Algebraic properties of program integration

  • Thomas Reps
Conference paper
Part of the Lecture Notes in Computer Science book series (LNCS, volume 432)


The need to integrate several versions of a program into a common one arises frequently, but it is a tedious and time consuming task to merge programs by hand. The program-integration algorithm recently proposed by Horwitz, Prins, and Reps provides a way to create a semantics-based tool for integrating a base program with two or more variants. The integration algorithm is based on the assumption that any change in the behavior, rather than the text, of a program variant is significant and must be preserved in the merged program. An integration system based on this algorithm will determine whether the variants incorporate interfering changes, and, if they do not, create an integrated program that includes all changes as well as all features of the base program that are preserved in all variants. To determine this information, the algorithm employs a program representation that is similar to the program dependence graphs that have been used previously in vectorizing and parallelizing compilers.

This paper studies the algebraic properties of the program-integration operation. To do so, we first modify the integration algorithm by recasting it as an operation on a Brouwerian algebra constructed from sets of dependence graphs. (A Brouwerian algebra is a distributive lattice with an operation ab characterized by abc iff abc.) In this algebra, the program-integration operation can be defined solely in terms of ∩, ∪, and ∸. By making use of the rich set of algebraic laws that hold in Brouwerian algebras, the paper establishes a number of the integration operation's algebraic properties.


Boolean Algebra Dependence Graph Algebraic Property Base Program Integration Algorithm 
These keywords were added by machine and not by the authors. This process is experimental and the keywords may be updated as the learning algorithm improves.


  1. 1.
    Ferrante, J., Ottenstein, K., and Warren, J., “The program dependence graph and its use in optimization,” ACM Transactions on Programming Languages and Systems 9(3) pp. 319–349 (July 1987).CrossRefGoogle Scholar
  2. 2.
    Hoare, C.A.R., “A couple of novelties in the propositional calculus,” Zeitschr. f. math. Logik und Grundlagen d. Math. 31 pp. 173–178 (1985).Google Scholar
  3. 3.
    Horwitz, S., Reps, T., and Binkley, D., “Interprocedural slicing using dependence graphs,” Proceedings of the ACM SIGPLAN 88 Conference on Programming Language Design and Implementation, (Atlanta, GA, June 22–24, 1988), ACM SIGPLAN Notices 23(7) pp. 35–46 (July 1988).Google Scholar
  4. 4.
    Horwitz, S., Pfeiffer, P., and Reps, T., “Dependence analysis for pointer variables,” Proceedings of the ACM SIGPLAN 89 Conference on Programming Language Design and Implementation, (Portland, OR, June 21–23, 1989), ACM SIGPLAN Notices 24(7) pp. 28–40 (July 1989).Google Scholar
  5. 5.
    Horiwitz, S., Prins, J., and Reps, T., “Integrating non-interfering versions of programs,” ACM Trans. Program. Lang. Syst. 11(3) pp. 345–387 (July 1989).CrossRefGoogle Scholar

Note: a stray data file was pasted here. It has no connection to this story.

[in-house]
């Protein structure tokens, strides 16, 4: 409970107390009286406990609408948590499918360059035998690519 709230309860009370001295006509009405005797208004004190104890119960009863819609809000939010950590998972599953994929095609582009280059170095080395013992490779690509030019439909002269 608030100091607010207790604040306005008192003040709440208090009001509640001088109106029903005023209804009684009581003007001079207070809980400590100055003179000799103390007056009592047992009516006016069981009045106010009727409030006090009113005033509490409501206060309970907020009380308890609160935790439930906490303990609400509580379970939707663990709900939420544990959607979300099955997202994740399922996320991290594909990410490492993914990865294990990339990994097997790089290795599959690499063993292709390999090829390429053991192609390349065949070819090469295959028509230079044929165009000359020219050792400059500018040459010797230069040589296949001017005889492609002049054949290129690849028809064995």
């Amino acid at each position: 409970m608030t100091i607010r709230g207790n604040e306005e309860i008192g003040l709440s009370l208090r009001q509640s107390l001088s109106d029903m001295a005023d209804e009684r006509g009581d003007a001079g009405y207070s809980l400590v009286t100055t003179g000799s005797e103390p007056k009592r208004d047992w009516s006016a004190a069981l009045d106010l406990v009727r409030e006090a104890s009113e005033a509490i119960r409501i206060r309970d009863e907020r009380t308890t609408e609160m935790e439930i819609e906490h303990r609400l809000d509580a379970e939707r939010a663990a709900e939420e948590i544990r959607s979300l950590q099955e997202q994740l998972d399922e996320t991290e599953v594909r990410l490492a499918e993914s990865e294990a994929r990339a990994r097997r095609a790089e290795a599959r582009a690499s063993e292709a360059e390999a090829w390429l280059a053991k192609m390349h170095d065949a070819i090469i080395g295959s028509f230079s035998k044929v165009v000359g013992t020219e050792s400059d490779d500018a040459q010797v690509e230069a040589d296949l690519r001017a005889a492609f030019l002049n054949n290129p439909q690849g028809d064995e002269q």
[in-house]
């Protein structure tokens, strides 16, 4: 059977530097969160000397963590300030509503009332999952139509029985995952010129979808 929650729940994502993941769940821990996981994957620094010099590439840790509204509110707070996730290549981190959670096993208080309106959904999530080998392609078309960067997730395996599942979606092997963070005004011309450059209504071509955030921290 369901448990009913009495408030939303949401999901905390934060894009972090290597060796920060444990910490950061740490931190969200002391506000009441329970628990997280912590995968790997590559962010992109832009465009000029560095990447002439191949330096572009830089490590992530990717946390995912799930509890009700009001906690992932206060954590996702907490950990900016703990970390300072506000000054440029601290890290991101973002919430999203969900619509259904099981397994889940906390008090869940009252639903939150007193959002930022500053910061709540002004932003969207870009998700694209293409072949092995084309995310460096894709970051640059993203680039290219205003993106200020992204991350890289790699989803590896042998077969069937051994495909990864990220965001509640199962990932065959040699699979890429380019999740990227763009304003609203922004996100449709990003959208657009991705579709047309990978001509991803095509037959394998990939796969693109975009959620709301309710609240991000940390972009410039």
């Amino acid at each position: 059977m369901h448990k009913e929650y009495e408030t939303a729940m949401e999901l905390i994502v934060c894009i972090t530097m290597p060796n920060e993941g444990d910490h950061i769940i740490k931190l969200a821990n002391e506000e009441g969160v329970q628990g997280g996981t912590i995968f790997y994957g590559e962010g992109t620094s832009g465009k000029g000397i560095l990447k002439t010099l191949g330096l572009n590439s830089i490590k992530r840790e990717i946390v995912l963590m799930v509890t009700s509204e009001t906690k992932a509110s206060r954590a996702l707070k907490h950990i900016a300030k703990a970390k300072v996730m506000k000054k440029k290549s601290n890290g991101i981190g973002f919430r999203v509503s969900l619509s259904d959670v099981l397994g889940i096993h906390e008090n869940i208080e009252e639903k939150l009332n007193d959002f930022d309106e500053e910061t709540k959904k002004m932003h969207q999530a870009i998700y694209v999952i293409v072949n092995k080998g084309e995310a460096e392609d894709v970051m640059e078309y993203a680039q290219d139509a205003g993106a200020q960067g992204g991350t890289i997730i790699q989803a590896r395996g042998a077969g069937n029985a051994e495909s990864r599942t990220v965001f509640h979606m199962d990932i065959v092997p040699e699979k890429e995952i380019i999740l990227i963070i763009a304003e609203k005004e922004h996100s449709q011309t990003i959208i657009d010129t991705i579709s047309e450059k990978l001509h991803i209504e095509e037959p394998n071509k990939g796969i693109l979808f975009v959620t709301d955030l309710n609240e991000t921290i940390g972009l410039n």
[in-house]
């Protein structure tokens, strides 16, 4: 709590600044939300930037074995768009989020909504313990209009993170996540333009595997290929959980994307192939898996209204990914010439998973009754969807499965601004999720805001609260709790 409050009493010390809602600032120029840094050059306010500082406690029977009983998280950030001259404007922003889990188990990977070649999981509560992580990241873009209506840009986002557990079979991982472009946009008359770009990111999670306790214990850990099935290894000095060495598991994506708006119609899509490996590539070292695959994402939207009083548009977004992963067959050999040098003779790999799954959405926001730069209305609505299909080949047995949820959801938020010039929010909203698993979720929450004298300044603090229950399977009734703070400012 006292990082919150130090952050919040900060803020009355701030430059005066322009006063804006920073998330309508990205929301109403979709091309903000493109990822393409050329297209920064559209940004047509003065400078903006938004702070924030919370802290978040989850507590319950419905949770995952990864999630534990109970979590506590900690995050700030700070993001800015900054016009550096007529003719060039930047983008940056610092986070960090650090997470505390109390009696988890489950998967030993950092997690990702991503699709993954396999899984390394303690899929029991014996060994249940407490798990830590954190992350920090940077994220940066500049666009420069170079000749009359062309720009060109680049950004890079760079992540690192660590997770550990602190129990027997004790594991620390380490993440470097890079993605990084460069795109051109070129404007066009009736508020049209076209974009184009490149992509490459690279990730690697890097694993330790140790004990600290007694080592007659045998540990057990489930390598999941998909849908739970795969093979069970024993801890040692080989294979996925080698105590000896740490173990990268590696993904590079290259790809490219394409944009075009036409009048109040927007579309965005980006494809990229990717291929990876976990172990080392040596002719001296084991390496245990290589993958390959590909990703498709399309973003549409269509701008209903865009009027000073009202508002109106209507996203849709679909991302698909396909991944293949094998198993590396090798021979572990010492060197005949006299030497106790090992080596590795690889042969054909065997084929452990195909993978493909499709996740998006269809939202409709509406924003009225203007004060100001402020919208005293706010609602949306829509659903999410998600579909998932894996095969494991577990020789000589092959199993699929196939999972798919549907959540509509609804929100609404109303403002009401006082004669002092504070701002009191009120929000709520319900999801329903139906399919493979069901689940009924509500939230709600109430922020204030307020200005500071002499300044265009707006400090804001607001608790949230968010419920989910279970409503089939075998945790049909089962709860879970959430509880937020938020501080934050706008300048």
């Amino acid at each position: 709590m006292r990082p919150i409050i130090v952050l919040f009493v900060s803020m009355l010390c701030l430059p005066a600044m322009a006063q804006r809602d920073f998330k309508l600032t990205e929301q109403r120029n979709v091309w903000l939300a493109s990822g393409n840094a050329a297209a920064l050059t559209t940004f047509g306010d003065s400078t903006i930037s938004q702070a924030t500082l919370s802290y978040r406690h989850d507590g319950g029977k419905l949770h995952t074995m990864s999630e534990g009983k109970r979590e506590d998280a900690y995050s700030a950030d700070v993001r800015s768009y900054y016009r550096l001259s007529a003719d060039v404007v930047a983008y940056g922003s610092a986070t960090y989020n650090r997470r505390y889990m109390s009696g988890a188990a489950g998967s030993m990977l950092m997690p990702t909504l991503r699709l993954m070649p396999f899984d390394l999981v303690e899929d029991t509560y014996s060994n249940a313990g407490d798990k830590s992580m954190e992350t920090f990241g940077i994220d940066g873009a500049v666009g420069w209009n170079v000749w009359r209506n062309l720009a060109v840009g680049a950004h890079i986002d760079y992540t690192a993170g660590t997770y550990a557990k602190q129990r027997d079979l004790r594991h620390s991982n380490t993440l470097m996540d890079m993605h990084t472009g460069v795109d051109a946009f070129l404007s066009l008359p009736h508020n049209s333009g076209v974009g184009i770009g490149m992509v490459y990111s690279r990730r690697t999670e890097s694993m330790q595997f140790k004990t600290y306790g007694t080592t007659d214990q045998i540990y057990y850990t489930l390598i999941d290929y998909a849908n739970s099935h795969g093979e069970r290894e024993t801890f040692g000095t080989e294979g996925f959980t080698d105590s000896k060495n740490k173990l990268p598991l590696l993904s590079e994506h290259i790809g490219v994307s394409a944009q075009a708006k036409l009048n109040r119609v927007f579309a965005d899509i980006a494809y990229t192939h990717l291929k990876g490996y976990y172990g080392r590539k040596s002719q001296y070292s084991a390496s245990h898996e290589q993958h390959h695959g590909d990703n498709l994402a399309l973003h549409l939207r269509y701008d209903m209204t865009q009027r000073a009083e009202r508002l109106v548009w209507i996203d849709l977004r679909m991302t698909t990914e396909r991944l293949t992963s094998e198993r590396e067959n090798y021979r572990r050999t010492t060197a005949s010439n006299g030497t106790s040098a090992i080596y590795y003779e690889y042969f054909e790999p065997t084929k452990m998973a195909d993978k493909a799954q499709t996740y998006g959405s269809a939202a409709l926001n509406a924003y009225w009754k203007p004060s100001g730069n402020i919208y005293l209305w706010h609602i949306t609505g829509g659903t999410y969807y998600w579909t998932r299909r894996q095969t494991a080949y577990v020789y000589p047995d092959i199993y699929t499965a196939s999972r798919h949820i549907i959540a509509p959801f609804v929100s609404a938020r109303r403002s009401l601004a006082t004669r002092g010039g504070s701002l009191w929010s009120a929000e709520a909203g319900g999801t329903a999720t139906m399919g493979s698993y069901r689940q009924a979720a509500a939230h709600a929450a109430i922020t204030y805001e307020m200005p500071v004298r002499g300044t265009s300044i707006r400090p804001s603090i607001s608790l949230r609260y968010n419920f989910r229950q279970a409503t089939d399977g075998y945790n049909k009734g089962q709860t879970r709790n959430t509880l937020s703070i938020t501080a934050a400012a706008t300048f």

6. 6.
    Kuck, D.J., Kuhn, R.H., Leasure, B., Padua, D.A., and Wolfe, M., “Dependence graphs and compiler optimizations,” pp. 207–218 in Conference Record of the Eighth ACM Symposium on Principles of Programming Languages, (Williamsburg, VA, January 26–28, 1981), ACM, New York, NY (1981).Google Scholar
  7. 7.
    McKinsey, J.C.C. and Tarski, A., “On closed elements in closure algebras,” Annals of Mathematics 47(1) pp. 122–162 (January 1946).Google Scholar
  8. 8.
    Ottenstein, K.J. and Ottenstein, L.M., “The program dependence graph in a software development environment,” Proceedings of the ACM SIGSOFT/SIGPLAN Software Engineering Symposium on Practical Software Development Environments, (Pittsburgh, PA, Apr. 23–25, 1984), ACM SIGPLAN Notices 19(5) pp. 177–184 (May 1984).Google Scholar
  9. 9.
    Rasiowa, H. and Sikorski, R., The Mathematics of Metamathematics, Polish Scientific Publishers, Warsaw (1963).Google Scholar
  10. 10.
    Reps, T. and Teitelbaum, T., The Synthesizer Generator: A System for Constructing Language-Based Editors, Springer-Verlag, New York, NY (1988).Google Scholar
  11. 11.
    Reps, T. and Yang, W., “The semantics of program slicing,” TR-777, Computer Sciences Department, University of Wisconsin, Madison, WI (June 1988).Google Scholar
  12. 12.
    Reps, T., “Demonstration of a prototype tool for program integration,” TR-819, Computer Sciences Department, University of Wisconsin, Madison, WI (January 1989).Google Scholar
  13. 13.
    Reps, T., “On the algebraic properties of program integration,” TR-856, Computer Sciences Department, University of Wisconsin, Madison, WI (June 1989).Google Scholar
  14. 14.
    Weiser, M., “Program slicing,” IEEE Transactions on Software Engineering SE-10(4) pp. 352–357 (July 1984).Google Scholar
  15. 15.
    Yang, W., Horwitz, S., and Reps, T., “Detecting program components with equivalent behaviors,” TR-840, Computer Sciences Department, University of Wisconsin, Madison, WI (April 1989).Google Scholar
  16. 16.
    Yang, W., Horwitz, S., and Reps, T., “A new program integration algorithm,” TR-899, Computer Sciences Department, University of Wisconsin, Madison, WI (December 1989).Google Scholar

Copyright information

© Springer-Verlag Berlin Heidelberg 1990

Authors and Affiliations

  • Thomas Reps
    • 1
  1. 1.Computer Sciences DepartmentUniversity of Wisconsin-MadisonMadisonUSA

Personalised recommendations